Sunday, July 19, 2009

State Street On Electronic Trading And The Liquidity Hazard

Continuing the series of State Street presentations on relevant market topics, the latest piece "What are the Implications of the Growing Use of Electronic Trading" focuses on the nuanced difference between "real liquidity" and "liquidity hazard", depending on whether one is a price taker or market maker. Yet based on limited available public disclosure, non-premium clients of the NYSE and other PT-espousing exchanges have no visibility of who and under what conditions any given broker/dealer and quant become one or the other. And while merely a few years ago HFT was less than half of traded stock volume, recent data indicates high frequency trading now accounts for over 70% of US volume, and thus it is important to reassess what is the relevant set of data disclosure by dominating broker/dealers. The risk is palpable - as State Street itself notes, there is "equity capital at risk."

And closing off this weekend's program reading series is the following 2005 panel piece from Euromoney, which captures the insights of insiders such as John Elay of Hotspot FX, Scott Freeman of GFX, Bank of America, George Houlihan of GETCO, Ed Hulina of UBS, Ulf Lindahl of A.G.Bisset & Company and Mark Robson of Reuters. Particularly notable is the disclosure by Ed Hulina who discusses the liquidity mirage: "There are a lot of banks making prices and there’s ultimately only so much end-user volume to support those prices. So, yes, I think there is a risk of a liquidity mirage in some respects if there is a proliferation of platforms and people providing prices and representing more liquidity at any given time than is actually there."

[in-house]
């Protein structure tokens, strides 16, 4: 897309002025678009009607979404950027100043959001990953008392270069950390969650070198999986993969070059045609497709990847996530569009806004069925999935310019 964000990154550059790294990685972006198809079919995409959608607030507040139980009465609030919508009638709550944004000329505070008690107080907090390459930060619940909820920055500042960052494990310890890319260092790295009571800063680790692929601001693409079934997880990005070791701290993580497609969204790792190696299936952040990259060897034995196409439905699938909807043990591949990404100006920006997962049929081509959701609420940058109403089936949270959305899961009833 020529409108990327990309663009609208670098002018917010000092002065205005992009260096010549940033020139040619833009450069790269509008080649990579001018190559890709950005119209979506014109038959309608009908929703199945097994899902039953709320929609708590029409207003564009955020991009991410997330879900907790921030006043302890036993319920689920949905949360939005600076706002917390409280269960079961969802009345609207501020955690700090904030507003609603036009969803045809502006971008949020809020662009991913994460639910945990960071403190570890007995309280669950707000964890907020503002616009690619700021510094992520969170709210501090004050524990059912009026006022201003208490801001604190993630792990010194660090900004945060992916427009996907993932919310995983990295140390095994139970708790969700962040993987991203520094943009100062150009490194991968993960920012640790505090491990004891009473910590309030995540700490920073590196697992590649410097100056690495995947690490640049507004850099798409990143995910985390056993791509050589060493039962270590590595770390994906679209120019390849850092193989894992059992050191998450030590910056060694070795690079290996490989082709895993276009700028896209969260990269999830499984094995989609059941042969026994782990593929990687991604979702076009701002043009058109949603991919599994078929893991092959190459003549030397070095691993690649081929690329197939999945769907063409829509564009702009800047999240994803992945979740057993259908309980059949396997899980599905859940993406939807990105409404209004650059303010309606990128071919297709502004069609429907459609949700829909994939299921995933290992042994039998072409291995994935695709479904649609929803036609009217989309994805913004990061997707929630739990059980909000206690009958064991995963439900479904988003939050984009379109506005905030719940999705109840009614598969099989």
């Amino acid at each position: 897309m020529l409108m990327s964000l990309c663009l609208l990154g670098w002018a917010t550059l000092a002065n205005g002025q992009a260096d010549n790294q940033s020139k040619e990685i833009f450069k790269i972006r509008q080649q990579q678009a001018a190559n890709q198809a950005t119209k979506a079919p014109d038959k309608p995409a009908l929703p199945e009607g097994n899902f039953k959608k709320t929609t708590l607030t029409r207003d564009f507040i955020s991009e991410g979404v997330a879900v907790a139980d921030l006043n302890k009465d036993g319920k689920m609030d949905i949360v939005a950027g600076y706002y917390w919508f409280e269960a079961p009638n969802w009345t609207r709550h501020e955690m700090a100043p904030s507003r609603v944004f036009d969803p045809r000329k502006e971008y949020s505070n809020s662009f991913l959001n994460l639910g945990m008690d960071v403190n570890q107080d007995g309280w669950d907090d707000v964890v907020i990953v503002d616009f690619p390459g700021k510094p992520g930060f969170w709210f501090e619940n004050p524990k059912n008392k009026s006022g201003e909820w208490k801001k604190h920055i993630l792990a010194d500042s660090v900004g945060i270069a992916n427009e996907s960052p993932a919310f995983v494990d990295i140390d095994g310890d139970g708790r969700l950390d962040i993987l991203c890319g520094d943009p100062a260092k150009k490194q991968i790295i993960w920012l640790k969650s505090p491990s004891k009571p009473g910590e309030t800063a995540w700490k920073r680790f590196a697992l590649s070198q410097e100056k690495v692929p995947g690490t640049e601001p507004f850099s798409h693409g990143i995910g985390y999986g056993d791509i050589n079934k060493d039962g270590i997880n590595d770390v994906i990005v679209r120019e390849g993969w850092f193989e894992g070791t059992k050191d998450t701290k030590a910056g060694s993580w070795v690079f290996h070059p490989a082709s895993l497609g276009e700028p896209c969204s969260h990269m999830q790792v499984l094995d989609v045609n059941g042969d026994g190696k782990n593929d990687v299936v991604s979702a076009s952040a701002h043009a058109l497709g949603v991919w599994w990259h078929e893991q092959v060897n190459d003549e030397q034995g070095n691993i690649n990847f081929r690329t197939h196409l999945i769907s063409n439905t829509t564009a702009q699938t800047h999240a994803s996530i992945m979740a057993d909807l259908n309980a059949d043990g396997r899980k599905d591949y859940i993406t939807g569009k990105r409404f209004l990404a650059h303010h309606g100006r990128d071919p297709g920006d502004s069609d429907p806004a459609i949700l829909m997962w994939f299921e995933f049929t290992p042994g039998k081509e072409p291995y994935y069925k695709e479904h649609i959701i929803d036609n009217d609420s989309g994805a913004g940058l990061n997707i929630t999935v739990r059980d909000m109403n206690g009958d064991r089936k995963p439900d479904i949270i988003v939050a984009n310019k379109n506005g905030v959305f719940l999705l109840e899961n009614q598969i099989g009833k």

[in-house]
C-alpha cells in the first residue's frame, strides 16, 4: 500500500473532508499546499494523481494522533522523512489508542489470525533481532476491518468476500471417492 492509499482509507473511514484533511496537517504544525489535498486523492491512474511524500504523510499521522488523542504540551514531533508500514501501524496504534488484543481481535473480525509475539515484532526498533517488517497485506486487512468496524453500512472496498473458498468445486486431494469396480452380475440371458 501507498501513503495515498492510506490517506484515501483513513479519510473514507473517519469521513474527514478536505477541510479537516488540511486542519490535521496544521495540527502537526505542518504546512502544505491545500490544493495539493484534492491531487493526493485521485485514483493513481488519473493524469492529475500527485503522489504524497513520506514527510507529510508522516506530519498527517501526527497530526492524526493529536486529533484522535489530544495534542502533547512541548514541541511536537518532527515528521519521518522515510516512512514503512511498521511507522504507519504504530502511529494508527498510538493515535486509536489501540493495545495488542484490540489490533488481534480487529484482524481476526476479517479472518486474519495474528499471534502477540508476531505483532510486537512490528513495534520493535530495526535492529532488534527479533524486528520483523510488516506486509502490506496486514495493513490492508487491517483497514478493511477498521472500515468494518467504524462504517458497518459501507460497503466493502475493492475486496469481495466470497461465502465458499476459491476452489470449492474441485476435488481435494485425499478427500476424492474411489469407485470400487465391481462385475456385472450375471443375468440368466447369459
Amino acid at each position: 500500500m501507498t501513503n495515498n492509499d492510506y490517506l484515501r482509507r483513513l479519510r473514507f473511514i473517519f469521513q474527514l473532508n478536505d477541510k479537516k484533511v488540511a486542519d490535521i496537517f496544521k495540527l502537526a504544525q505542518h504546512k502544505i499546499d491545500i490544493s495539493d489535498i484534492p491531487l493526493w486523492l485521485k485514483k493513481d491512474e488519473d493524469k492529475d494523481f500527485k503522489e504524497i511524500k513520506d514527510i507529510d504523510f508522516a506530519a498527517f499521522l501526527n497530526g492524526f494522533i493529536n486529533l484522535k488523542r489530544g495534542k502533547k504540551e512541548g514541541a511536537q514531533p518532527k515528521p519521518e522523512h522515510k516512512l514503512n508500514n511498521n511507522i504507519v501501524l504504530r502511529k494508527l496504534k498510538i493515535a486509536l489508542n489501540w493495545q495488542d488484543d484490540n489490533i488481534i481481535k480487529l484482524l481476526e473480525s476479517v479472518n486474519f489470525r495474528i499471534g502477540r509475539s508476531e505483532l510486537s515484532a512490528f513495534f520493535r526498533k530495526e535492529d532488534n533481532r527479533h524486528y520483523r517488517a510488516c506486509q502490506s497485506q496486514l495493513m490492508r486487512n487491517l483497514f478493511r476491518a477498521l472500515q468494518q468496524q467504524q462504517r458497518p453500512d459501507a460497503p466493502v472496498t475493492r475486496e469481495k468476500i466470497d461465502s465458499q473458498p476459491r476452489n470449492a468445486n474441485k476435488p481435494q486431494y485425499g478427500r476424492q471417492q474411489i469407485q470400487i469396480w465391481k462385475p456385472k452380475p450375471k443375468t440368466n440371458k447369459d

Zero Hedge has disclosed how HFT/PT is now unquestionably dominating the markets as traditional trading mechanisms have fallen on the sidelines. Hulina's point in 2005 is exponentially more relevant now: how can we possibly know what liquidity is real in this market dominated by intermediaries and evaporating end-users? Absent regulatory reform, the only way to know would be a forensic analysis once the current topology breaks and the components are analyzed in retrospect. Of course, by then it would be too late.

hat tip Richard

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